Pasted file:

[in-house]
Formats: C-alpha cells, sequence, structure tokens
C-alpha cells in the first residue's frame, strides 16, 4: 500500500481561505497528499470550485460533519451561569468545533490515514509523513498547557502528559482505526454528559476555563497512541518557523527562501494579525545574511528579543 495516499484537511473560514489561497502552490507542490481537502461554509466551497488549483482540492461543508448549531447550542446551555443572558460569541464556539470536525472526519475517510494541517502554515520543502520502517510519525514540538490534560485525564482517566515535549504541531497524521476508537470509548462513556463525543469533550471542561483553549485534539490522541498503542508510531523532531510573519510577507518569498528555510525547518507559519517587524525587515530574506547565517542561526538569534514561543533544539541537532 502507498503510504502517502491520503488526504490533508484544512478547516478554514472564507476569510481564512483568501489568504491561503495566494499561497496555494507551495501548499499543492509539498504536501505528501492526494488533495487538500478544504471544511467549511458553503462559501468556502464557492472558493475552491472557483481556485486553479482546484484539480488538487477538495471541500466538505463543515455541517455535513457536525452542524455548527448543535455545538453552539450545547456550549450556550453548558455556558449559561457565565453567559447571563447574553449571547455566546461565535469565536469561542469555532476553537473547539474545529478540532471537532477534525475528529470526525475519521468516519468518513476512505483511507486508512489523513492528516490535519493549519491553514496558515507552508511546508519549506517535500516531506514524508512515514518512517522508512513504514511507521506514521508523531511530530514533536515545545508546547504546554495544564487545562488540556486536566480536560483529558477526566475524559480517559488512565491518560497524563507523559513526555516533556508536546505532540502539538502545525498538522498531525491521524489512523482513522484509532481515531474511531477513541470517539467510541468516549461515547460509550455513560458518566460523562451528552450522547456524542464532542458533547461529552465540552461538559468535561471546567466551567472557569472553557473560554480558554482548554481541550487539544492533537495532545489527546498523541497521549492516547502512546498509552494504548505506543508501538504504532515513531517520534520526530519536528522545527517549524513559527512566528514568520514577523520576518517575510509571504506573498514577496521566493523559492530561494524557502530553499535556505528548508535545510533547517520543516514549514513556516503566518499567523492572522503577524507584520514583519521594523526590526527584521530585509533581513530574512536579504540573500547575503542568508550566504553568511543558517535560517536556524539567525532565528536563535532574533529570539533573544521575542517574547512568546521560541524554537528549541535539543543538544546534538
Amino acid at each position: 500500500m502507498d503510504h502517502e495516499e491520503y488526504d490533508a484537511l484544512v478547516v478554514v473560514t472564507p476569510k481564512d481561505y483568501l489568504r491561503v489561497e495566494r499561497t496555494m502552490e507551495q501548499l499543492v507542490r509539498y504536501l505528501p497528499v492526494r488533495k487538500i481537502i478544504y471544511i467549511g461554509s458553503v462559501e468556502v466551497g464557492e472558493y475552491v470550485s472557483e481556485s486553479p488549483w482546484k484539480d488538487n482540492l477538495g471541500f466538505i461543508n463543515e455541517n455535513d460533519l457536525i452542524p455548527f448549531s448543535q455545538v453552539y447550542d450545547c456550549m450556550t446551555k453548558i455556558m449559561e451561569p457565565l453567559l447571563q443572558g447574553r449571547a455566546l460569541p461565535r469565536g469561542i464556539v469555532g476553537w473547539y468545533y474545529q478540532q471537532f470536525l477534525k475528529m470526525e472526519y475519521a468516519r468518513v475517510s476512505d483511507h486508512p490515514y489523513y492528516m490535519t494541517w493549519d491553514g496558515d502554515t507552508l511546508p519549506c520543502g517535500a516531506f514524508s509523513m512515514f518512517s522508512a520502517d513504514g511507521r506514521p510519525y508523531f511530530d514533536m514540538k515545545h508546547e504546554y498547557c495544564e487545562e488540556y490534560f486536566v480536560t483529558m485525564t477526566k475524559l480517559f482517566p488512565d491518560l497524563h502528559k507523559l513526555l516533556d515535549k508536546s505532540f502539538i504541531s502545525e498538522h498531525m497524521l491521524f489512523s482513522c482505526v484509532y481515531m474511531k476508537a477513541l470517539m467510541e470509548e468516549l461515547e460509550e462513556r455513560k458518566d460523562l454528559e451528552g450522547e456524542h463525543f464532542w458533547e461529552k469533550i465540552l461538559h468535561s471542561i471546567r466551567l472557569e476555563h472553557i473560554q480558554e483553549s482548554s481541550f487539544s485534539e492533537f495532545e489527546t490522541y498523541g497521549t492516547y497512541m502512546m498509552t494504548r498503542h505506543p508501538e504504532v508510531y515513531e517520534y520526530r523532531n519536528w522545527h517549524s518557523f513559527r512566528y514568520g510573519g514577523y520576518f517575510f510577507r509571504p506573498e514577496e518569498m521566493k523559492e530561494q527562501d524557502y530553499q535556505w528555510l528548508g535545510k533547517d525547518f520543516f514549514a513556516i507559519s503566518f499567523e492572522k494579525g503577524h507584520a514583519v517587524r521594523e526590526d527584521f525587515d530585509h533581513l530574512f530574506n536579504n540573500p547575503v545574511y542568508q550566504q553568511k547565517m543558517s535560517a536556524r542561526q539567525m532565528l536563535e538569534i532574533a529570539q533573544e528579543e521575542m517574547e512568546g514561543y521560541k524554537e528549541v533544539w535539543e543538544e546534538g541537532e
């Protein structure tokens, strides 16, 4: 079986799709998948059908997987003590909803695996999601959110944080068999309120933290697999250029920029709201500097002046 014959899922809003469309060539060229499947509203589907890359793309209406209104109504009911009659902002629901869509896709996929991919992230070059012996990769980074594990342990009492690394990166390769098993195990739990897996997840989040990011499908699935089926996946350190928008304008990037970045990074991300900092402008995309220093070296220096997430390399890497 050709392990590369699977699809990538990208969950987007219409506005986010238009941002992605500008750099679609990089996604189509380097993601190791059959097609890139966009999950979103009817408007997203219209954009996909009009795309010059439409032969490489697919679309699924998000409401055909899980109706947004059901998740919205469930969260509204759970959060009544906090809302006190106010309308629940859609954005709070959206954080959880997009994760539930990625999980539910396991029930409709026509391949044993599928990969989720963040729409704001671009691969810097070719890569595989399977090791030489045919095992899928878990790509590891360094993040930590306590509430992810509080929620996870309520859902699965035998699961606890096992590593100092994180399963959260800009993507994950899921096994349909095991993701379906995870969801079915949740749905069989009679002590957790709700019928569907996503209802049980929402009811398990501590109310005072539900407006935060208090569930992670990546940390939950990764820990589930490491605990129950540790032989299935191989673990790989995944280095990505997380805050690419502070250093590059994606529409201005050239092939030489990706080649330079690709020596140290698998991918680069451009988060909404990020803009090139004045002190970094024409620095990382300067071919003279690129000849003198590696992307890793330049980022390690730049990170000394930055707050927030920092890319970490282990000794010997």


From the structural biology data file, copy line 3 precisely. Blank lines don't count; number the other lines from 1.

C-alpha cells in the first residue's frame, strides 16, 4: 500500500481561505497528499470550485460533519451561569468545533490515514509523513498547557502528559482505526454528559476555563497512541518557523527562501494579525545574511528579543 495516499484537511473560514489561497502552490507542490481537502461554509466551497488549483482540492461543508448549531447550542446551555443572558460569541464556539470536525472526519475517510494541517502554515520543502520502517510519525514540538490534560485525564482517566515535549504541531497524521476508537470509548462513556463525543469533550471542561483553549485534539490522541498503542508510531523532531510573519510577507518569498528555510525547518507559519517587524525587515530574506547565517542561526538569534514561543533544539541537532 502507498503510504502517502491520503488526504490533508484544512478547516478554514472564507476569510481564512483568501489568504491561503495566494499561497496555494507551495501548499499543492509539498504536501505528501492526494488533495487538500478544504471544511467549511458553503462559501468556502464557492472558493475552491472557483481556485486553479482546484484539480488538487477538495471541500466538505463543515455541517455535513457536525452542524455548527448543535455545538453552539450545547456550549450556550453548558455556558449559561457565565453567559447571563447574553449571547455566546461565535469565536469561542469555532476553537473547539474545529478540532471537532477534525475528529470526525475519521468516519468518513476512505483511507486508512489523513492528516490535519493549519491553514496558515507552508511546508519549506517535500516531506514524508512515514518512517522508512513504514511507521506514521508523531511530530514533536515545545508546547504546554495544564487545562488540556486536566480536560483529558477526566475524559480517559488512565491518560497524563507523559513526555516533556508536546505532540502539538502545525498538522498531525491521524489512523482513522484509532481515531474511531477513541470517539467510541468516549461515547460509550455513560458518566460523562451528552450522547456524542464532542458533547461529552465540552461538559468535561471546567466551567472557569472553557473560554480558554482548554481541550487539544492533537495532545489527546498523541497521549492516547502512546498509552494504548505506543508501538504504532515513531517520534520526530519536528522545527517549524513559527512566528514568520514577523520576518517575510509571504506573498514577496521566493523559492530561494524557502530553499535556505528548508535545510533547517520543516514549514513556516503566518499567523492572522503577524507584520514583519521594523526590526527584521530585509533581513530574512536579504540573500547575503542568508550566504553568511543558517535560517536556524539567525532565528536563535532574533529570539533573544521575542517574547512568546521560541524554537528549541535539543543538544546534538